Completely agree with @mindas. Simply relying on SoftReferences alone is terribly inefficient for caching. You're giving too much control to the GC. References deleted early equal extra work; references deleted late equal wasted memory. –  b1nary.atr0phy Jul 13 '13 at 5:07

Caches tend to be problematic. IIRC, there's a SoftCache in Sun's JRE that has had many problems.

Anyway, the simplest thing is to use SoftReferences in the map. This should work fine so long as the overhead of SoftReference plus Map.Entry is significantly lower than the cached data.

Alternatively you can, like WeakHashMap, use a ReferenceQueue and either poll it or have a thread blocking on it (one thread per instance, unfortunately). Be careful with synchronisation issues.

"Locking" the map, you probably want to avoid if necessary. You'd need keep strong references to all the data (and evict if not null). That is going to be ugly.

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For locking, I was thinking I could simply copy the whole thing into a normal HashMap –  sanity Oct 29 '09 at 20:47
    
Well, you can copy the contents of the map, but then you have to dereference the soft references as well. Although copying instead of locking is a better way to go. –  Tom Hawtin - tackline Oct 29 '09 at 21:43

I would strongly suggest using something like Ehcache instead of re-inventing a caching system. It's super simple to use, very configurable, and works great.

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As matt b said, something like Ehcache or JbossCache is a good first step.

If you want something light-weight and in-process, look at google collections. For example, you can use MapMaker (http://google-collections.googlecode.com/svn/trunk/javadoc/index.html?com/google/common/collect/BiMap.html) to make a map with Soft/Weak keys and values, so it would cache only those items it has room for (though you wouldn't get LRU).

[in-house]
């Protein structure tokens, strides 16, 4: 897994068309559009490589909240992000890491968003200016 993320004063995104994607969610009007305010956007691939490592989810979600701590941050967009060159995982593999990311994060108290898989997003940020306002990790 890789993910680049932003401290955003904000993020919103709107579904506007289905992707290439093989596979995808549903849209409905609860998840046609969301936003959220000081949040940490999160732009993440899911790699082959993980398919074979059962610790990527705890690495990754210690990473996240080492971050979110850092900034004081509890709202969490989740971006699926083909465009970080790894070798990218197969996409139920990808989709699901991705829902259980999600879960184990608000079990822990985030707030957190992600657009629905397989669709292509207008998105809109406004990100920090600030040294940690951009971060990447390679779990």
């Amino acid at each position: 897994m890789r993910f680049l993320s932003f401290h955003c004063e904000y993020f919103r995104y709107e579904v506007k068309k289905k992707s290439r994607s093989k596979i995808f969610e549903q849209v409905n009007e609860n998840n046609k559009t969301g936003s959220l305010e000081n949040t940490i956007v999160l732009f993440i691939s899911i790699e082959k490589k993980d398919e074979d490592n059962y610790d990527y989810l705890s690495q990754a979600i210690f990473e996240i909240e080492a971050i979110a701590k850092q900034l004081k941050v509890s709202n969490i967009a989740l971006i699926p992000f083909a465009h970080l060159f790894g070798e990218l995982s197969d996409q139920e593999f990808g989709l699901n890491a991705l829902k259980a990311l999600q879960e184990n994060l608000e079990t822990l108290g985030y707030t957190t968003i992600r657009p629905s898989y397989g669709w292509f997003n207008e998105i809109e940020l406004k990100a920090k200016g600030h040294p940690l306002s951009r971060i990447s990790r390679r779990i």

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Oops - better link: google-collections.googlecode.com/svn/trunk/javadoc/com/google/… –  nojo Oct 30 '09 at 14:51

I had the same need in the past and this is how I implemented my cache:

  • there is a cache memory manager, which has a minimum and a maximum memory limit(max limit it matters anyway)
  • every registered cache has the following(important) parameters: maximum capacity(most of the time you have a higher limit, you don't want go hold more than X items) & percent memory usage
  • I use a LinkedHashMap and a ReentrantReadWriteLock to guard the cache.
  • every X puts I calculate the mean memory consumption per entry and trigger eviction(async) if the calculated memory limit > allowed memory limit.
  • of course memory computation doesn't actually shows the real memory consumption but comparing the computed memory with the real value(using a profiler) I find that it is close enough.

I was planning to put also an additional guard on the cache, to evict in case puts are going faster than memory based evictions, but until now I didn't find the need to do it.